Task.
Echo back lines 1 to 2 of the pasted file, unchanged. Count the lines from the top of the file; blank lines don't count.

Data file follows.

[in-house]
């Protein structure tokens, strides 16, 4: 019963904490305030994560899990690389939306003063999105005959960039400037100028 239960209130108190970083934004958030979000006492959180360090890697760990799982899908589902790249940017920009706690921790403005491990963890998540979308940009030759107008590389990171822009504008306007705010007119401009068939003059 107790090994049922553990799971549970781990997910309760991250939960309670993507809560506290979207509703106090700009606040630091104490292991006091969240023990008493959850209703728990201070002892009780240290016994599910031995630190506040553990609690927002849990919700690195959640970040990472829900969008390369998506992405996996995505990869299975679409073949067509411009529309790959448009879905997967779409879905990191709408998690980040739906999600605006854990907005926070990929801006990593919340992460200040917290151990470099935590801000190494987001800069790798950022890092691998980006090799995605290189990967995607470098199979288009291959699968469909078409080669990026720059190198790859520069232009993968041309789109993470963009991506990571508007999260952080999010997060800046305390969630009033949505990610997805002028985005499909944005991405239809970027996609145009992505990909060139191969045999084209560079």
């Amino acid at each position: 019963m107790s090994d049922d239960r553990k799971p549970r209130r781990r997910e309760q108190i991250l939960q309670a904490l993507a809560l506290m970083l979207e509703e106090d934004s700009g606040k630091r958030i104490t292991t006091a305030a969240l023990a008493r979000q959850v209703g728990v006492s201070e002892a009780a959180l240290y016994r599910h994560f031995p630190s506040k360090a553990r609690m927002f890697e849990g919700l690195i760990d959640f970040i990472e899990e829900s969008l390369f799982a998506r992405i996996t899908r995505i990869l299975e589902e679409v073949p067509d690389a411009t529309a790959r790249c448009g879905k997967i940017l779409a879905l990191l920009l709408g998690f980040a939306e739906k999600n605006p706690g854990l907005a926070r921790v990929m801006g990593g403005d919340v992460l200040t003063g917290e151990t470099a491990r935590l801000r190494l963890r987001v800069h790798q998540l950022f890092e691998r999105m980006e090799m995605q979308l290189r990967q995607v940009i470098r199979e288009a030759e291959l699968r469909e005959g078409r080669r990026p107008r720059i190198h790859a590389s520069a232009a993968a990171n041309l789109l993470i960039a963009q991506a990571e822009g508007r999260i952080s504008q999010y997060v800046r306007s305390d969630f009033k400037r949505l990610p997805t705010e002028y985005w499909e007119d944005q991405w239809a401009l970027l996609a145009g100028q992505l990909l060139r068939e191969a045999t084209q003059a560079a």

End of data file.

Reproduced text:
[in-house]
């Protein structure tokens, strides 16, 4: 019963904490305030994560899990690389939306003063999105005959960039400037100028 239960209130108190970083934004958030979000006492959180360090890697760990799982899908589902790249940017920009706690921790403005491990963890998540979308940009030759107008590389990171822009504008306007705010007119401009068939003059 107790090994049922553990799971549970781990997910309760991250939960309670993507809560506290979207509703106090700009606040630091104490292991006091969240023990008493959850209703728990201070002892009780240290016994599910031995630190506040553990609690927002849990919700690195959640970040990472829900969008390369998506992405996996995505990869299975679409073949067509411009529309790959448009879905997967779409879905990191709408998690980040739906999600605006854990907005926070990929801006990593919340992460200040917290151990470099935590801000190494987001800069790798950022890092691998980006090799995605290189990967995607470098199979288009291959699968469909078409080669990026720059190198790859520069232009993968041309789109993470963009991506990571508007999260952080999010997060800046305390969630009033949505990610997805002028985005499909944005991405239809970027996609145009992505990909060139191969045999084209560079």